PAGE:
Each year, NAVEX produces the Hotline & Incident Management Benchmark Report – a comprehensive assessment of trends in whistleblowing. This year, our analysis included 1.52 million reports across 3,430 organizations and is in use by many organizations to benchmark their compliance programs against peers and industry standards.
The findings in this report illuminate trends in hotline reporting and the overall cultural health of thousands of organizations across the globe. This post explores one of the key findings from this year’s benchmark: people still want to talk to a person when they have a concern, but they are more likely to experience a substantiated outcome when they write it down and submit their report via the web.
Key finding from this year’s report – phone reports are a mainstay
This year, our data shows that although electronic communication is prevalent in day-to-day life, phone intake remains a crucial channel for incident management programs, with the percentage of reports taken via phone increasing from 31% in 2021 to 33% in 2022.
Given the prevalence of hybrid and remote work, employees are likely better able to make sensitive phone calls and submit web reports for their concerns. This is demonstrated in this year’s data where the volume of “Other” intake channels, such as walk-in reports declined.
This shift in reporting methods underscores the importance of offering multiple channels for employees to report concerns, including web intake, which is increasingly popular, with a typical organization seeing half of its reports come in via the web.
It is significant to note that many people who have a concern often prefer to share it directly with a person, as that accounts for one-third of reports received in 2022. This continued usage of phone intake suggests employees value the personal connection and rapport building that occurs during a conversation.
However, the data also shows that web reports are more likely to be substantiated than phone reports, with a median substantiation rate of 39%, compared to 33% for phone reports. This trend has been consistent over the past three years, indicating that web reports provide more actionable information regardless of whether the reporter is anonymous. Let’s unpack some potential differences in report quality and substantiation for phone versus web reports.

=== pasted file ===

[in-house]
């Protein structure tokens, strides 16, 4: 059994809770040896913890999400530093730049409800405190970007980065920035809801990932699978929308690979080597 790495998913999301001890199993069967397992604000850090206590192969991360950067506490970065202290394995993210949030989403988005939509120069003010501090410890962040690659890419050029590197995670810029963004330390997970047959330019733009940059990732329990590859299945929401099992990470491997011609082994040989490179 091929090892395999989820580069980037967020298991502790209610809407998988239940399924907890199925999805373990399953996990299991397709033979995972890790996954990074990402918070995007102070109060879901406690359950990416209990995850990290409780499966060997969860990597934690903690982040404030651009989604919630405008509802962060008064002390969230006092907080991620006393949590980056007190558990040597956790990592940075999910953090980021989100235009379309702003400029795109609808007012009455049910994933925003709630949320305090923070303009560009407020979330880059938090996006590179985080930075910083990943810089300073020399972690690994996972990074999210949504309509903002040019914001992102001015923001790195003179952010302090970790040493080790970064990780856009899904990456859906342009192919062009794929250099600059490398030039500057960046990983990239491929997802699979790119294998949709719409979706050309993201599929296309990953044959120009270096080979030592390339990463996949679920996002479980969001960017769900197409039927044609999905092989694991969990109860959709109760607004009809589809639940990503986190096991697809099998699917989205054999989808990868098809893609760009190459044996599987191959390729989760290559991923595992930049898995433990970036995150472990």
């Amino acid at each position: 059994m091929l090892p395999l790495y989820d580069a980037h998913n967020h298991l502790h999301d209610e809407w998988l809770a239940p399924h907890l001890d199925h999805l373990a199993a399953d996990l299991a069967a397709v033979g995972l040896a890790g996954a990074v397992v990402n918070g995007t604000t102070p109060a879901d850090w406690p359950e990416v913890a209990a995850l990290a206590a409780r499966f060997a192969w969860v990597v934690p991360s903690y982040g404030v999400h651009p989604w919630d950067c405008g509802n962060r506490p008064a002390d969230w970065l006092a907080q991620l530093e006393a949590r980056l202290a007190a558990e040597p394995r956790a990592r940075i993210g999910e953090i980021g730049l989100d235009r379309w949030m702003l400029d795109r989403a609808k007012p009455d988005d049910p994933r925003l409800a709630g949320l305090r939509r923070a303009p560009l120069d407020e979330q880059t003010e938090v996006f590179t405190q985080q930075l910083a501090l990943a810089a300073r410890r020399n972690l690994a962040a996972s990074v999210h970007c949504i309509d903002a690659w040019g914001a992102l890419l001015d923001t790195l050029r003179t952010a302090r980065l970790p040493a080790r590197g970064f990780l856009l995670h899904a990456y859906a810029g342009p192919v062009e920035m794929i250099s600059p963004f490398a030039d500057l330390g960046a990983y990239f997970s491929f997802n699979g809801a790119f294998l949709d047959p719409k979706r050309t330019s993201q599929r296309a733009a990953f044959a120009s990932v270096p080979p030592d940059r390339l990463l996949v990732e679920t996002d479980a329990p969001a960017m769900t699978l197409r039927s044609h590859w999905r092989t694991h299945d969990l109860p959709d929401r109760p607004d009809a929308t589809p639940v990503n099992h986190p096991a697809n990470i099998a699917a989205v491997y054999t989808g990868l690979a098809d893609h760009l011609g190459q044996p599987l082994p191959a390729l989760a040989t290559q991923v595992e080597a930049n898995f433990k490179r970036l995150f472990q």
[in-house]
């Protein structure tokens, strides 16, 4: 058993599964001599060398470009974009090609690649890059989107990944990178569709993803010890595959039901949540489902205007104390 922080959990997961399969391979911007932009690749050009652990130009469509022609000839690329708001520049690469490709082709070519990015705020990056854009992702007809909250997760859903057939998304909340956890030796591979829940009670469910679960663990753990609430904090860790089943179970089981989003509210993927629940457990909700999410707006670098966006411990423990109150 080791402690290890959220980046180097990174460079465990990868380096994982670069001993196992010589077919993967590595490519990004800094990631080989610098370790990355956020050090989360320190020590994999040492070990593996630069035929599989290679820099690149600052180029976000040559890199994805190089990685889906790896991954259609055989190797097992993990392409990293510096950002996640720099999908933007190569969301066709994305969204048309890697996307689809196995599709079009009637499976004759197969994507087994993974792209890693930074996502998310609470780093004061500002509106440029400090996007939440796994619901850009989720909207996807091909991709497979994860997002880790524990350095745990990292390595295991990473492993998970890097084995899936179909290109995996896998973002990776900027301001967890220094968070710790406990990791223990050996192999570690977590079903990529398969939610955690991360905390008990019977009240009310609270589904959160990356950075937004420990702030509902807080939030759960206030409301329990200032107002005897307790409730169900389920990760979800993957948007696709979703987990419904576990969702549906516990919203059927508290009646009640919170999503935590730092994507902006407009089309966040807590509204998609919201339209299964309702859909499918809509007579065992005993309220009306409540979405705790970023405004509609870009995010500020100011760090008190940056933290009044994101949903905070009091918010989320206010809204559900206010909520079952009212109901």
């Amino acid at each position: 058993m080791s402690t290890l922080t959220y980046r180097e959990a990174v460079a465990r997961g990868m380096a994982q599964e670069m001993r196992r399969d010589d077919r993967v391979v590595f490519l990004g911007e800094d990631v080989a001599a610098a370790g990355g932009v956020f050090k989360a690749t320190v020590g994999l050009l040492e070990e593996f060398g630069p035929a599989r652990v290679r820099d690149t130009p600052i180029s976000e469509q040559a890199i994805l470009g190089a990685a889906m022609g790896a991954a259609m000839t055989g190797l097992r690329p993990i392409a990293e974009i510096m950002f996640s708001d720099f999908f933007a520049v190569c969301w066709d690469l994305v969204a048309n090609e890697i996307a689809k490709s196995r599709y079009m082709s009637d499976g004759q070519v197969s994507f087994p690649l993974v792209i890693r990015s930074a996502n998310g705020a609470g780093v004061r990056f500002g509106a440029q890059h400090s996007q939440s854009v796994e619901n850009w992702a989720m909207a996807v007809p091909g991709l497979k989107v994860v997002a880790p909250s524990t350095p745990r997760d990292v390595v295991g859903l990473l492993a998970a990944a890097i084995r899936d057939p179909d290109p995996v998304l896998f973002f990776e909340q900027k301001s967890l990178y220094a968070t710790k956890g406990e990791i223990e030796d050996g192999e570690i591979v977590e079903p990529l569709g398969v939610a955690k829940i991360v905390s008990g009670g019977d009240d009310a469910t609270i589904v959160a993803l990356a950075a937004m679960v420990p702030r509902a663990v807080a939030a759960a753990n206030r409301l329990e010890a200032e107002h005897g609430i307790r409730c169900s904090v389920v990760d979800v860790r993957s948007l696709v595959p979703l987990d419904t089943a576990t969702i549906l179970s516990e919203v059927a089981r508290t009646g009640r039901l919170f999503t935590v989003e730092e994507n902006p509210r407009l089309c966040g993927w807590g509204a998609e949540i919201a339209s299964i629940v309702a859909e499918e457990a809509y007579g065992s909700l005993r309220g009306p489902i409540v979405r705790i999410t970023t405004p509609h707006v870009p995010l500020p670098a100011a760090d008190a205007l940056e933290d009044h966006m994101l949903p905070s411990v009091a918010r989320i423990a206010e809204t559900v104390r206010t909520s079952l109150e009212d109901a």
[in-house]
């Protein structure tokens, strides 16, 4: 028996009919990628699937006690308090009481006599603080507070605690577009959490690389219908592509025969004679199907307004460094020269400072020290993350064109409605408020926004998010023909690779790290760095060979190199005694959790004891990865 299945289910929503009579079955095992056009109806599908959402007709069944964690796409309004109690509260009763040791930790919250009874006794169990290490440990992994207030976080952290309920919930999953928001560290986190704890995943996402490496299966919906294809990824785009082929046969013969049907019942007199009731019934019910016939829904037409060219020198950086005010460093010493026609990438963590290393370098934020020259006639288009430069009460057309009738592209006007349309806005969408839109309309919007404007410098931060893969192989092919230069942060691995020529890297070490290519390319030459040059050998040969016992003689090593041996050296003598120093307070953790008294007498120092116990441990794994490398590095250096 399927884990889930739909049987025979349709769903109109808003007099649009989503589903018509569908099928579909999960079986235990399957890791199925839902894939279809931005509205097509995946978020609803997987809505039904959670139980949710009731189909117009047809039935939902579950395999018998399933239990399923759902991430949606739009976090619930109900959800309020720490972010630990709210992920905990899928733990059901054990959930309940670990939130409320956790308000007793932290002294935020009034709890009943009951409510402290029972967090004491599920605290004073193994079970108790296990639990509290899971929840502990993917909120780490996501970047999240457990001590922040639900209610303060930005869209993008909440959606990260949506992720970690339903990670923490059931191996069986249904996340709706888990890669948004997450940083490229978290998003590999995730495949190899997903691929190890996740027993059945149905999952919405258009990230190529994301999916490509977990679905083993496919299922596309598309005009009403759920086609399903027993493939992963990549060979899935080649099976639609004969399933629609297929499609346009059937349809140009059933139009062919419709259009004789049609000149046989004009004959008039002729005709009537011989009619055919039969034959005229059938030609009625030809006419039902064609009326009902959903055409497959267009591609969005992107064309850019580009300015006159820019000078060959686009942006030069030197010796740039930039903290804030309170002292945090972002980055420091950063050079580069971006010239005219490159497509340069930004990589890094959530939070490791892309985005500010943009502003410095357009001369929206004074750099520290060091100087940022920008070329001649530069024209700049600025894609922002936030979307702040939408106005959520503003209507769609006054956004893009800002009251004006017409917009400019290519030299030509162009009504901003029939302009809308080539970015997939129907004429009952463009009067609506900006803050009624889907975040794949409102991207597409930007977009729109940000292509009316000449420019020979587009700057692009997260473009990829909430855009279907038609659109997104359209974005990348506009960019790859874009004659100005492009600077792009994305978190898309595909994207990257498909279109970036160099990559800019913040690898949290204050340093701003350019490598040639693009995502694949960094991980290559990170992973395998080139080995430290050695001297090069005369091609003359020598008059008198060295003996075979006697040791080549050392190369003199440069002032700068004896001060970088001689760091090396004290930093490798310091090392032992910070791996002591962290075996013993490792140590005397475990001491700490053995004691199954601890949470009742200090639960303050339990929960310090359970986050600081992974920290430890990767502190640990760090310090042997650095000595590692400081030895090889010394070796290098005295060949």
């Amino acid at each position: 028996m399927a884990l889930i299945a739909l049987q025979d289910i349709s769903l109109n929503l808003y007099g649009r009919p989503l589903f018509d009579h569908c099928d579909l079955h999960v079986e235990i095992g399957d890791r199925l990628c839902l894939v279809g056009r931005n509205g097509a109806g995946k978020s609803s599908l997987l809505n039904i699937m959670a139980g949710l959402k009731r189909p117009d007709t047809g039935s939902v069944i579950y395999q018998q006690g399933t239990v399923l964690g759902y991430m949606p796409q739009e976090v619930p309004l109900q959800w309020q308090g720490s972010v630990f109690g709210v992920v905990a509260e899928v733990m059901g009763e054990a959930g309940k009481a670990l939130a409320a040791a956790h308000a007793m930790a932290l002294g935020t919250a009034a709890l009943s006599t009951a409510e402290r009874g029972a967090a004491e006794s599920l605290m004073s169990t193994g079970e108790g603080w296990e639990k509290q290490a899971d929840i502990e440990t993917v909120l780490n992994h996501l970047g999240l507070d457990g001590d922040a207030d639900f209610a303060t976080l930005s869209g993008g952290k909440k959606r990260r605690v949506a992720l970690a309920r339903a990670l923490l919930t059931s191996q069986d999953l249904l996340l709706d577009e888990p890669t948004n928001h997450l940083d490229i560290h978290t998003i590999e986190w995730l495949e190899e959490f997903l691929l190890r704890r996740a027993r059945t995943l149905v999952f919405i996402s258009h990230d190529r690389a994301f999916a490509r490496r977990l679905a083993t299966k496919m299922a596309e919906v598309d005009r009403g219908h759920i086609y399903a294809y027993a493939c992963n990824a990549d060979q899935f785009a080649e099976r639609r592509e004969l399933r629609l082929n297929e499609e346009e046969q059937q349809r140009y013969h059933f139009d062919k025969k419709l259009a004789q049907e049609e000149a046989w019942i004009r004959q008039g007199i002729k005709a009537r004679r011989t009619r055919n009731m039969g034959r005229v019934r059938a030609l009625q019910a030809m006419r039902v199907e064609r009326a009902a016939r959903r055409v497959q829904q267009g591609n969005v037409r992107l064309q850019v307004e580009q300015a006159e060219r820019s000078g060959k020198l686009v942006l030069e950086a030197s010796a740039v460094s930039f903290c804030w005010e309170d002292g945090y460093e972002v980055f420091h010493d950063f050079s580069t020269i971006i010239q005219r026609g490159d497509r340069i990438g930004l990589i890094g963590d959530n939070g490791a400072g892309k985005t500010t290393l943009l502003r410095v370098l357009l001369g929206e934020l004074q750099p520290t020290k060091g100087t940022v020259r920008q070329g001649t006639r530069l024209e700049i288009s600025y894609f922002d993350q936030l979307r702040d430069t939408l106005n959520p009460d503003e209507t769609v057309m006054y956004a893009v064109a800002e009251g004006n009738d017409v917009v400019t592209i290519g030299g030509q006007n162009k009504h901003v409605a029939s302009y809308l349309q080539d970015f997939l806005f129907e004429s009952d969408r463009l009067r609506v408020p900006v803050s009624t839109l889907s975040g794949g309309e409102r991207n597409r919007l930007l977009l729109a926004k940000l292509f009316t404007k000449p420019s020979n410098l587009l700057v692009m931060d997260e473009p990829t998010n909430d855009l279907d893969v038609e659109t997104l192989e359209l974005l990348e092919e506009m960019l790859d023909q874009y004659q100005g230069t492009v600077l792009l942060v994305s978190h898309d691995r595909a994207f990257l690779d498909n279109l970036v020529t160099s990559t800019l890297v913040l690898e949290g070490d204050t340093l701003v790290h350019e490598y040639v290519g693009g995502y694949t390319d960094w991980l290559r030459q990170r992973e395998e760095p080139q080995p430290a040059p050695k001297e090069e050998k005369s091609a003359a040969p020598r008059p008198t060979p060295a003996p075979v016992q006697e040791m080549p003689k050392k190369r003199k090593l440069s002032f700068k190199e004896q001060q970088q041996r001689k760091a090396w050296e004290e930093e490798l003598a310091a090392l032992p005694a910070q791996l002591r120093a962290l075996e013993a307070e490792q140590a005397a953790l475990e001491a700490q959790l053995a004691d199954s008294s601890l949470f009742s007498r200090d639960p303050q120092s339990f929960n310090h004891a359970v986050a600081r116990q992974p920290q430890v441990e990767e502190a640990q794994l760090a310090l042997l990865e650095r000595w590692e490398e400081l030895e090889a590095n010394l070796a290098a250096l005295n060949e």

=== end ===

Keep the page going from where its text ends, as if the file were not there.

The higher substantiation rate for web reports can likely be attributed to the fact that people who choose to submit their report via the web have more time to carefully consider and articulate their concerns.
Unpacking report substantiation
The higher substantiation rate for web reports can likely be attributed to the fact that people who choose to submit their report via the web have more time to carefully consider and articulate their concerns. Writing down experiences and observations provides a more detailed and thorough report, which allows for a more comprehensive investigation and a higher likelihood of substantiation.
Moreover, web reports offer the benefit of anonymity, with a median anonymity rate of 72% for web intake compared to 53% for phone reports. This anonymity allows employees to feel more comfortable reporting concerns without fear of retaliation, which can lead to more accurate and forthright reporting.
The data collected from hotline reporting underscores the value of accepting anonymous reports, which can provide significant information that may not be available otherwise. In many cases, anonymous reporting can be a crucial tool in identifying and addressing misconduct and other concerns. For more insight into the rise on anonymous reports, check out this blog which discusses another key hotline benchmark finding.
The key lesson here is that organizations should provide multiple channels in order to meet reporters where they are in order to capture as many reports as possible. This will allow the employee to make a report how and where they are comfortable, anonymously or not, and helps organizations capture this crucial information.
The 2023 Hotline and Incident Management Benchmark Report highlights the importance of offering multiple channels for employees to report concerns and incidents within an organization. While phone intake remains a critical channel, web reports are more likely to be substantiated, offering a more detailed and thorough report. In short, both are important to offer and reports and inquiries should be actively encouraged.
The anonymity of web reports allows employees to feel more comfortable reporting concerns without fear of retaliation, leading to more accurate and honest reporting. Further, anonymous reports, which can provide valuable information that may not be available otherwise, should be embraced with the same level as named reports.
The recent Hotline & Incident Management Benchmark Report webinar discussed this key finding and provides further analysis into how organizations should look at report intake methods and substantiation rates.
This year’s benchmark report is full of data analysis and insight for you to improve your hotline program performance. To gain expert analysis and to access the full report: